The City Survey on Green Policy involved a global survey of one hundred cities and in-depth research on efforts to build the green economy in eight selected cities. Preliminary results were published for the United Nations Rio+20 Summit and the Global Green Growth Forum in Copenhagen during 2012.
The final ‘Going Green’ document provides an up-to-date overview of cities’ experiences in the transition to the green economy. It provides a global comparative perspective on the environmental challenges that cities face along with the opportunities, progress and barriers to going green and fostering economic growth.
The case studies involved research on cross-sector green policy programmes in eight cities including policies on:
1. Land use and transport (Copenhagen and Hong Kong);
2. Buildings and eco-districts (Stockholm and Portland);
3. Waste and resource efficiency (Belo Horizonte and Durban);
4. Electric mobility and renewable energy (Berlin and London)
The research project found that:
1. City-level actors are making a difference in the transition to a green economy through interventions in key policy areas including transport, land-use planning, buildings and waste;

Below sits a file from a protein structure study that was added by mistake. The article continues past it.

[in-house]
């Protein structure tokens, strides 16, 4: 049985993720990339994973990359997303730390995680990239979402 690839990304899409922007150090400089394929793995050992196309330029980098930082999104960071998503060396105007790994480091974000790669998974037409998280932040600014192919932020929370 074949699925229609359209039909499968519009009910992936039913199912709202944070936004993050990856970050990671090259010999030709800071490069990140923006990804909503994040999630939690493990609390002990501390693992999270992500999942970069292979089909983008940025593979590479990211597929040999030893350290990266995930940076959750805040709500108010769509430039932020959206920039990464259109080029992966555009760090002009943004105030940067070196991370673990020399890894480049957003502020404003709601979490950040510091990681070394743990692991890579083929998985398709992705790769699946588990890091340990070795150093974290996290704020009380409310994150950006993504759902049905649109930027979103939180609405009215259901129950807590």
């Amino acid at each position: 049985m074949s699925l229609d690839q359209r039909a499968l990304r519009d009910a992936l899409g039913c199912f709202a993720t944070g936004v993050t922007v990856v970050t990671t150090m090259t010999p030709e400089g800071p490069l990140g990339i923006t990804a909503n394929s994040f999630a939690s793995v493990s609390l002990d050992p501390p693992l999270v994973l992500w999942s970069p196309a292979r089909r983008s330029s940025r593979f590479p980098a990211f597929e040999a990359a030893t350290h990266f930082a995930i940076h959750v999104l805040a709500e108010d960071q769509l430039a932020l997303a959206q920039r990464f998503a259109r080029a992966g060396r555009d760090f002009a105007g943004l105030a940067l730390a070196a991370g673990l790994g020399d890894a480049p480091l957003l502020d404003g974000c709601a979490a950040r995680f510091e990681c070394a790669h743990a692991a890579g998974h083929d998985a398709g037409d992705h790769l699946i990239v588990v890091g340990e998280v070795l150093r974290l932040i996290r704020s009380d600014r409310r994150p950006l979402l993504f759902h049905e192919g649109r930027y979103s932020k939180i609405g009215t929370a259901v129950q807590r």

2. In tackling environmental problems, city governments are seeing opportunities for cross-cutting policy programmes to deliver green solutions with economic benefits;
3. Cities are benefiting from being ‘first movers’ and trialling socio-technical innovations;
4. Cities are playing a key role in place-making through their roles in transport and spatial planning – with important implications for the green transition;
5. Accelerating the green transition requires joined-up city leadership, strong national frameworks and innovative financing mechanisms.
The city survey formed the basis of Philipp Rode’s presentation on Facilitating transformation: A global survey of city governments at the Urban Age Electric City conference.